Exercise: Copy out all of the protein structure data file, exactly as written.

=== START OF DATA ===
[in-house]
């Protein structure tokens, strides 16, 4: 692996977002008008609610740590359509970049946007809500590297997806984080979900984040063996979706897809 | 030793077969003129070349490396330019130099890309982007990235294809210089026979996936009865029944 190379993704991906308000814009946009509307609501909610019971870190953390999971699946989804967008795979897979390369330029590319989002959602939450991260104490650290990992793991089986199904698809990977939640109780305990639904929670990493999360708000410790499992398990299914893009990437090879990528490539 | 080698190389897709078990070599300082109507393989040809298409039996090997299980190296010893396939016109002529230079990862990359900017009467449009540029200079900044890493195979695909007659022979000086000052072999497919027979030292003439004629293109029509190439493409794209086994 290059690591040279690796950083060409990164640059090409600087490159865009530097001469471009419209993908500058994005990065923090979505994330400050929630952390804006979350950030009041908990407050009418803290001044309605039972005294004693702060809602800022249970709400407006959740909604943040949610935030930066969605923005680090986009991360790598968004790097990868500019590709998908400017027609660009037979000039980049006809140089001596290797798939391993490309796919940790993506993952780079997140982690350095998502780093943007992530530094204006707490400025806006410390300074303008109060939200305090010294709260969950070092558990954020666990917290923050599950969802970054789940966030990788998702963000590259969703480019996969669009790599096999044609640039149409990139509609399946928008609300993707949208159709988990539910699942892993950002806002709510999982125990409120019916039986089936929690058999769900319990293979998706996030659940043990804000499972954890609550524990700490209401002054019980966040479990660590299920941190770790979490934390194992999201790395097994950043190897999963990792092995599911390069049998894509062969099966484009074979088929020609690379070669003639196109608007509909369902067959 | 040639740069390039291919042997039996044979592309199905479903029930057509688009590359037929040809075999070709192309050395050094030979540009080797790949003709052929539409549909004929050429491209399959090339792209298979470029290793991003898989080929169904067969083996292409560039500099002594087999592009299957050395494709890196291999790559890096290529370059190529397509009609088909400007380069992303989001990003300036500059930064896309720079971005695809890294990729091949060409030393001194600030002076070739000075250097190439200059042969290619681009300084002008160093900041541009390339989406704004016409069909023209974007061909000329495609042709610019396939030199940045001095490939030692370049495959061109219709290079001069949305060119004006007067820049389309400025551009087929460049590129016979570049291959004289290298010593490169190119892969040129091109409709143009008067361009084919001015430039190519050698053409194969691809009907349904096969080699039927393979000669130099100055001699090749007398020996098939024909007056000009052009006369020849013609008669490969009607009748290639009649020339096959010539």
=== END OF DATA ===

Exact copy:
[in-house]
């Protein structure tokens, strides 16, 4: 692996977002008008609610740590359509970049946007809500590297997806984080979900984040063996979706897809 | 030793077969003129070349490396330019130099890309982007990235294809210089026979996936009865029944 190379993704991906308000814009946009509307609501909610019971870190953390999971699946989804967008795979897979390369330029590319989002959602939450991260104490650290990992793991089986199904698809990977939640109780305990639904929670990493999360708000410790499992398990299914893009990437090879990528490539 | 080698190389897709078990070599300082109507393989040809298409039996090997299980190296010893396939016109002529230079990862990359900017009467449009540029200079900044890493195979695909007659022979000086000052072999497919027979030292003439004629293109029509190439493409794209086994 290059690591040279690796950083060409990164640059090409600087490159865009530097001469471009419209993908500058994005990065923090979505994330400050929630952390804006979350950030009041908990407050009418803290001044309605039972005294004693702060809602800022249970709400407006959740909604943040949610935030930066969605923005680090986009991360790598968004790097990868500019590709998908400017027609660009037979000039980049006809140089001596290797798939391993490309796919940790993506993952780079997140982690350095998502780093943007992530530094204006707490400025806006410390300074303008109060939200305090010294709260969950070092558990954020666990917290923050599950969802970054789940966030990788998702963000590259969703480019996969669009790599096999044609640039149409990139509609399946928008609300993707949208159709988990539910699942892993950002806002709510999982125990409120019916039986089936929690058999769900319990293979998706996030659940043990804000499972954890609550524990700490209401002054019980966040479990660590299920941190770790979490934390194992999201790395097994950043190897999963990792092995599911390069049998894509062969099966484009074979088929020609690379070669003639196109608007509909369902067959 | 040639740069390039291919042997039996044979592309199905479903029930057509688009590359037929040809075999070709192309050395050094030979540009080797790949003709052929539409549909004929050429491209399959090339792209298979470029290793991003898989080929169904067969083996292409560039500099002594087999592009299957050395494709890196291999790559890096290529370059190529397509009609088909400007380069992303989001990003300036500059930064896309720079971005695809890294990729091949060409030393001194600030002076070739000075250097190439200059042969290619681009300084002008160093900041541009390339989406704004016409069909023209974007061909000329495609042709610019396939030199940045001095490939030692370049495959061109219709290079001069949305060119004006007067820049389309400025551009087929460049590129016979570049291959004289290298010593490169190119892969040129091109409709143009008067361009084919001015430039190519050698053409194969691809009907349904096969080699039927393979000669130099100055001699090749007398020996098939024909007056000009052009006369020849013609008669490969009607009748290639009649020339096959010539």